- Among them, those Basidiomycota belonging to Tulasnellaceae, Ceratobasidiaceae (Veldre et al., 2013) , Serendipitaceae (Weiß et al., 2016) , and Atractiellales (Kottke et al., 2010) were recognized as orchid mycorrhizal fungi (OMF) (Dearnaley et al., 2012) .
- Besides, trophic guilds were assigned to all OTUs using FunGuild (Zanne et al., 2019) : the authors chose to keep those which were either exclusively saprotrophs, symbiotrophs, plant pathogens, or lichenized fungi.
- For the remaining OTUs, guilds provided by FunGuild were validated based on the author's expertise.
- The OMF were kept in a separate category despite their saprotrophic and symbiotrophic ability (Dearnaley et al., 2012; Selosse & Martos, 2014) .
2.6 Statistical analyses
- As the similarities between samples are not independent of one another, coefficients of the binomial GLM were obtained using a leave-one-out Jackknife procedure as described in (Millar et al., 2011) .
- The significance of the distance decay of similarity was tested using a permutational Mantel test (Spearman method, 9999 permutations; Anderson et al., 2013) , while the significance of the distance decay of richness was assessed by ANOVA (F-test).
3.1 Roots and bark harbored distinct, but partially overlapping fungal communities
- Among the 31 OMF OTUs that were found, encompassing the four OMF families (see 2.5, Fig. 3 ), only five OTUs were shared between the two trees after rarefaction (Table S4 ) and only one OTU (Tulasnellaceae, TUL-1) when considering the roots only (Table S4 , S5).
- The sharing of OMF between grids was not statistically different to that of other fungi, meaning that the trees harbored different fungal communities overall.
- On grid 2, where two orchid species co-exist, OMF OTUs belonging to Ceratobasidiaceae (CER-1) and Serendipitaceae (SER-1) were shared between the two species when they were spatially close (Table S5 , Fig. S1 ).
3.2 All fungal communities were spatially structured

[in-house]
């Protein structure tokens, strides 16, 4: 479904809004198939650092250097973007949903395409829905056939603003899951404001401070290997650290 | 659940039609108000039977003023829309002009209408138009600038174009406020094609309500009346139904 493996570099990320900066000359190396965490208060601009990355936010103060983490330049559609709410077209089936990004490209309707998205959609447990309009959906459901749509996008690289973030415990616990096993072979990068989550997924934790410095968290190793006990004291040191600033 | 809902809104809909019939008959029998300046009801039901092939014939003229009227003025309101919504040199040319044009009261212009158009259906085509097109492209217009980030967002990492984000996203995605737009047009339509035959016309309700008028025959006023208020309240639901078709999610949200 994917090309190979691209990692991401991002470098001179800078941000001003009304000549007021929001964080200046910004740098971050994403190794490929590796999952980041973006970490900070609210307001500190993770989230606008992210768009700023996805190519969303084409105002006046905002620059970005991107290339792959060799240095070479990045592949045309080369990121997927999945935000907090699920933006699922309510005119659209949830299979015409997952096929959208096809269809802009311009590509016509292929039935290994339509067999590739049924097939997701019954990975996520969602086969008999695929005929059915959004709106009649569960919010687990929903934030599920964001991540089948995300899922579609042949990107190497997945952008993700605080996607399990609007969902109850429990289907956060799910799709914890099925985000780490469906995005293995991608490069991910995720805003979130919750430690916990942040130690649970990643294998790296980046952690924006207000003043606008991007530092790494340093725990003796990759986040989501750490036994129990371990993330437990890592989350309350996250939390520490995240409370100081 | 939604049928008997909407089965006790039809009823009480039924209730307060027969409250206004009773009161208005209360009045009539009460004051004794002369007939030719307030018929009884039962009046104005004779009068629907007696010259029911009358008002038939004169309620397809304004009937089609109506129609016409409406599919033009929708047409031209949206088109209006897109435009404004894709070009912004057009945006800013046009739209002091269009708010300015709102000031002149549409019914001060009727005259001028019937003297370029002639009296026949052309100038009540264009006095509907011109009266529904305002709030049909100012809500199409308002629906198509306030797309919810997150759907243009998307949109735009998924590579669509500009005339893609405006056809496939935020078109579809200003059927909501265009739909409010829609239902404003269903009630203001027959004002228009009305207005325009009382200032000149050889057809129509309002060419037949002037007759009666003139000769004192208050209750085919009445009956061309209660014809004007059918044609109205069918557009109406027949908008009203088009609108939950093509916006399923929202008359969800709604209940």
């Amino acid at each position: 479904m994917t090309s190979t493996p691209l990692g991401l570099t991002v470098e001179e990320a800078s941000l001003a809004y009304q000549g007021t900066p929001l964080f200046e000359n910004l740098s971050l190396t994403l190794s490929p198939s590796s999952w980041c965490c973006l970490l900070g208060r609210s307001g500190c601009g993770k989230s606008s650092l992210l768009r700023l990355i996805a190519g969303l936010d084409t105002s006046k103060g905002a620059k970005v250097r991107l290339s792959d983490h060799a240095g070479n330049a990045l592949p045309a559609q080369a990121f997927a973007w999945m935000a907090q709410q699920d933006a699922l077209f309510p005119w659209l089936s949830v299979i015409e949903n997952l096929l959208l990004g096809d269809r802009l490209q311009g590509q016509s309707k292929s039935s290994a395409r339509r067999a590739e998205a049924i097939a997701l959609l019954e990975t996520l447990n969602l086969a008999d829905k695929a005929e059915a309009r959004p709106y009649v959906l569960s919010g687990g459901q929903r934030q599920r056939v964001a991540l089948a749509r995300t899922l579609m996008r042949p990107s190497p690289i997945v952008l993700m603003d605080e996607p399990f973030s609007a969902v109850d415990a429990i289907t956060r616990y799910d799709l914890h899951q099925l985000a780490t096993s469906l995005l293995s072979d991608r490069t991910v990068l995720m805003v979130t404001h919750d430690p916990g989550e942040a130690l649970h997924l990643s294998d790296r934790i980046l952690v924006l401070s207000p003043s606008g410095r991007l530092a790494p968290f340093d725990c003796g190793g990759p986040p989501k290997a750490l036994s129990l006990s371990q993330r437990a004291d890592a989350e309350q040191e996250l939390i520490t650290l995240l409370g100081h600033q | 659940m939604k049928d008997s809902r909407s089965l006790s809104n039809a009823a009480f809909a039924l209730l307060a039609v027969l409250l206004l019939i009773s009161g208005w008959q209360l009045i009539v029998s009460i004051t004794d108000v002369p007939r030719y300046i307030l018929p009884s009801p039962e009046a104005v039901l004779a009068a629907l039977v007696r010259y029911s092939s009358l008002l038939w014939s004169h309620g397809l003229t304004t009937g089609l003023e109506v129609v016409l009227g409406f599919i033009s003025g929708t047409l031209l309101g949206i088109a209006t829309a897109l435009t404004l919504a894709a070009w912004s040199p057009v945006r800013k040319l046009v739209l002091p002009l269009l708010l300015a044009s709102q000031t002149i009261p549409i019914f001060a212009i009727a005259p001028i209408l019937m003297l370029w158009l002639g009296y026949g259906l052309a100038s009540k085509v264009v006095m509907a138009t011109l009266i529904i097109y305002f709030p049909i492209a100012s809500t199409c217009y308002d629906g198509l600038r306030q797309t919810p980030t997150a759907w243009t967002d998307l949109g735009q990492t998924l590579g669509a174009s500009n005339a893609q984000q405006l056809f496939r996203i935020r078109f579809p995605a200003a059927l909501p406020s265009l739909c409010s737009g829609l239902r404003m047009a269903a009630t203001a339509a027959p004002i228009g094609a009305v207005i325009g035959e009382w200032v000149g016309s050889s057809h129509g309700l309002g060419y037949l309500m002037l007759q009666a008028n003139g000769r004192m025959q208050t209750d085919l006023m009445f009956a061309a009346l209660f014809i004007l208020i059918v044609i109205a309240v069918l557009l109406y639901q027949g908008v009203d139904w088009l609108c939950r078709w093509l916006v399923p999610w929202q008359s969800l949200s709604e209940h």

- Spatial autocorrelation of single OTUs showed that only OMF on grid 2 tend to be more frequently spatially clustered than other fungi (Table S6 ).
- OMF families showed vertical stratification on grid 2 that covered a greater height on the tree (1.7 m), whereas this pattern was not obvious on grid 1 (covering 0.7 m only; Fig. S9 ).
3.3 Epiphytic roots influenced all fungal communities
- The Jaccard similarity between roots and bark fungal compositions significantly decreased with increasing distance from the roots for the whole fungal community on both grids (Fig. 5 ).
- This was also observed for endophytes on both grids, for non-OMF symbiotrophs on grid 1 only, and for OMF, plant pathogens and saprotrophs on grid 2 only (Table 1, Fig. 5 ; see also Fig. S10 and Table S8 for details).
- The distance decay of bark fungal richness showed contrasting results with either non-significant or opposite results between grids (Fig. S12 -14, Table S9 ).
- By comparing the density distribution of OMF versus endophytes (distance from roots beyond which 80% of the occurrences of a given OTU are limited), the OMF were not statistically closer to roots than other endophytes (Wilcox tests, W = 370, p = 0.423 and W = 1142, p = 0.397 for grid 1 and 2, respectively).
4.1 Features of bark fungal communities compared to the soil's
- This thinness allowed us to exhaustively sample fungal communities at a given position.
- Whether these communities are spatially structured or are either homogeneously or randomly distributed remained an open question, which the authors investigated in this study.
4.5 Fungal communities could modulate epiphytic plant population dynamics
- Here, the OMF were more spatially clustered than any other fungi (Table S6 ), reflected in the vertical stratification on grid 2 (Fig. S9 ), which suggests that they could strongly constrain orchid seed germination.
- In soil, it has also been proposed that the patchiness of orchid individuals (Jacquemyn et al., 2007) could be due to that of their mycorrhizal partners (Jacquemyn et al., 2012) .
4.6 Conclusion and perspectives
- The authors observed a vertical niche differentiation for OMF communities, but not for other fungal guilds, probably because their sampling design was not appropriate to investigate such vertical gradients.
- Yet, a possible trend for lower vertical than horizontal structure was observed.